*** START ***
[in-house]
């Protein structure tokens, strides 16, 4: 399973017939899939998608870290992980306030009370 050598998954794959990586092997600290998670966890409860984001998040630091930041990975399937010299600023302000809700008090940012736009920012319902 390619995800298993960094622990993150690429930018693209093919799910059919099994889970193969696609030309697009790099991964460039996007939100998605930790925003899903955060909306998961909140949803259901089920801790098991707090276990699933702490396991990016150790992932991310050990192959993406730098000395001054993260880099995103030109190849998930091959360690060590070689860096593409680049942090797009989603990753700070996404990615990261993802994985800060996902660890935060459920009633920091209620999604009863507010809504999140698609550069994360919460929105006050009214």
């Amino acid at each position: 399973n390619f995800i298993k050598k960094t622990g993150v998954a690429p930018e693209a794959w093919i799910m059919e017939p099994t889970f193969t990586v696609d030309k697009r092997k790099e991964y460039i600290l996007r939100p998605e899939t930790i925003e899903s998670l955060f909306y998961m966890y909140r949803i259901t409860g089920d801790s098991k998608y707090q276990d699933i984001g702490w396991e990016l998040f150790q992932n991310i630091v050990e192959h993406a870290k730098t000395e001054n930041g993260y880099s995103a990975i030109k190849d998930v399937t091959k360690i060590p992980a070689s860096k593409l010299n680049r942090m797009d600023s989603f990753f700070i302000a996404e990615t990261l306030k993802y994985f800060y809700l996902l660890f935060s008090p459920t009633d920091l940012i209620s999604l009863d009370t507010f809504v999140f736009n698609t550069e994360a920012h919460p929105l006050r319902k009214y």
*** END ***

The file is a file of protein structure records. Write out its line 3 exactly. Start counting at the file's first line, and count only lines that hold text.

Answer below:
């Amino acid at each position: 399973n390619f995800i298993k050598k960094t622990g993150v998954a690429p930018e693209a794959w093919i799910m059919e017939p099994t889970f193969t990586v696609d030309k697009r092997k790099e991964y460039i600290l996007r939100p998605e899939t930790i925003e899903s998670l955060f909306y998961m966890y909140r949803i259901t409860g089920d801790s098991k998608y707090q276990d699933i984001g702490w396991e990016l998040f150790q992932n991310i630091v050990e192959h993406a870290k730098t000395e001054n930041g993260y880099s995103a990975i030109k190849d998930v399937t091959k360690i060590p992980a070689s860096k593409l010299n680049r942090m797009d600023s989603f990753f700070i302000a996404e990615t990261l306030k993802y994985f800060y809700l996902l660890f935060s008090p459920t009633d920091l940012i209620s999604l009863d009370t507010f809504v999140f736009n698609t550069e994360a920012h919460p929105l006050r319902k009214y």